The clean frock had lost its freshness, and the blue bow was sadly askew, for somehow, try as she would, Dolly never could keep herself spick and span.
They trudged along, through the barnyard and the garden, and finally came to the kitchen door, which stood invitingly open.
ďLetís go in this way,Ē said Dolly; ďitís nearer, and I can skin up to my room and brush my hair. I donít want Auntie Rachel to think Iím always messy.Ē
In at the back door they went, and as the kitchen was deserted, they looked around in some surprise.
ďMight as well catch a bun,Ē said Dick, seeing a panful of rolls in the warming oven.
The hungry children each took a roll, and then sped on up to their rooms, intent on tidying themselves for breakfast.
ďFor goodnessí sake, Dolly!Ē exclaimed Dickís voice through the door, ďitís after nine oíclock! Do you sípose theyíve had breakfast, and where is everybody?Ē
ďAfter nine oíclock!Ē said Dolly, opening the door, to make sure she had heard aright. ďWell, if this isnít the queerest house! Hurry up, Dick, and brush your hair, and weíll go down and see whatís the matter. I know they havenít had breakfast, for the kitchen range was all full of cereals and things.Ē
A few moments later, two neat and well-brushed children tripped gaily downstairs. They went into the library, where their two aunts, nearly in a state of collapse, were reposing in armchairs.
ďGood-morning, aunties,Ē said the twins, blithely. ďAre we late?Ē
Miss Abbie gasped and closed her eyes, at the astonishing sight, but Miss Rachel, who was of a different nature, felt all her anxiety turn to exasperation, and she said, sternly:
ďYou naughty children! Where have you been?Ē
ďWhy, we just got up early, and went to look around the place,Ē volunteered Dolly, ďand we didnít know it got late so soon.Ē
ďBut where were you? Weíve searched the place over.Ē
ďWe went to the woods,Ē said Dick. ďYou see, Aunt Abbie, I felt as if I must screech a little, and we thought if we stayed too near the house, we might wake you up. It was awful early then. I donít see how nine oíclock came so soon! Did we keep breakfast back? Iím sorry.Ē
ďWhy did you want to screech?Ē said Miss Abbie, quickly. ďAre you homesick?Ē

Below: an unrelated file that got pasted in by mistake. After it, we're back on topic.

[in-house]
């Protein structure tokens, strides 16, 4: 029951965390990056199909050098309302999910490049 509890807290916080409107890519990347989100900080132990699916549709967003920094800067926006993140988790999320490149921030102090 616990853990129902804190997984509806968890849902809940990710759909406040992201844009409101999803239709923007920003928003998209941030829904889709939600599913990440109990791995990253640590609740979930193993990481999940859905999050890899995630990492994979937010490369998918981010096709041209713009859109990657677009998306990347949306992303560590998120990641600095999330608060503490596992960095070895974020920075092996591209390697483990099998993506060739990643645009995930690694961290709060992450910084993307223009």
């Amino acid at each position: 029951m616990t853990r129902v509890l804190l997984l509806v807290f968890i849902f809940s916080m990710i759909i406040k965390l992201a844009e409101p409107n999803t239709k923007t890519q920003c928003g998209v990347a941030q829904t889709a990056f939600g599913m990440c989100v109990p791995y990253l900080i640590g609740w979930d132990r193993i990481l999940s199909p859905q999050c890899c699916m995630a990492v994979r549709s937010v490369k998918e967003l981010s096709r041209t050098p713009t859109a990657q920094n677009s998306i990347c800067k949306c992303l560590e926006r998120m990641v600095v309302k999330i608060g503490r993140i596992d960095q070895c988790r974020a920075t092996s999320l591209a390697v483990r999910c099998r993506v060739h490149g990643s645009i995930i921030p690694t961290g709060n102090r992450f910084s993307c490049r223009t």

ďOh, no! I mean screech for joy. Just shout, you know, for fun, and jump around, and turn somersaults. I always do those things when Iím glad. But as it turned out, we couldnít, very much, for we were watching for fairies, and then for squirrels, so we had to be quiet after all.Ē
ďAnd so you wanted to shout for joy, did you?Ē asked Aunt Rachel, much mollified at the compliments they paid so unconsciously.
ďOh, yesím! Everything is so beautiful, and so Ė so sort of enchanted.Ē
ďYes; full of fairies, and sprites. The woods, you know, and the pond, and the fountain,†Ė oh, Dana Dene is the finest place I ever saw!Ē
Dickís enthusiasm was so unfeigned, and his little face shone with such intense happiness, that Miss Rachel hadnít the heart to scold him after all. So, resolving to tell the twins later of the trouble they had caused, she went away to tell Delia to send in breakfast, and to tell Michael to go and find Patrick, for the twins had returned.
ďYou see,Ē explained Dolly, as they sat at breakfast, ďwe went out of the house at half-past seven, by the big, hall clock. And I thought then weíd stay an hour, and get back in time to fix up before we saw you. Weíre not very good at keeping clean.Ē
ďSo I see,Ē said Aunt Abbie, glancing at several grass stains and a zigzag tear that disfigured Dollyís frock.
ďYesím; so we ímost always try to get in to meals ahead of time, and that ílows us to spruce up some.Ē
ďWe try to,Ē said Dick, honestly, ďbut we donít always do it.Ē
ďNo,Ē returned Dolly, calmly; ďímost never. But isnít it ístonishing how fast the time goes when you think thereís plenty?Ē
ďIt is,Ē said Aunt Rachel, a little grimly. ďAnd now that youíre to live here, youíll have to mend your ways, about being late, for I wonít have tardiness in my house.Ē
ďAll right,Ē said Dolly, cheerfully; ďIíll hunt up my watch. It doesnít go very well, except when it lies on its face; but if I put it in my pocket upside down, maybe itíll go.Ē
ďIt must be a valuable watch,Ē remarked Aunt Abbie.
ďYesím, it is. Auntie Helen gave it to me for a good-by gift, but I looked at it so often, that I thought it would be handier to wear it hanging outside, like a locket, you know. Well, I did, and then it banged into everything I met. And the chain caught on everything, and the watch got dented, and the crystal broke, and one hand came off. But it was the long hand, so as long as the hour hand goes all right, I can guess at the time pretty good. If Iíd just had it with me this morning, weíd been all right. Iím real sorry we were late.Ē
Aunt Rachel smiled, but it was rather a grim smile.
ďI donít set much store by people who are sorry,Ē she said; ďwhat I like, are people who donít do wrong things the second time. If you are never late to breakfast again, that will please me more than being sorry for this morningís escapade.Ē
ďIíll do both,Ē said Dolly, generously, and indeed, the twins soon learned to be prompt at meals, which is a habit easily acquired, if one wishes to acquire it.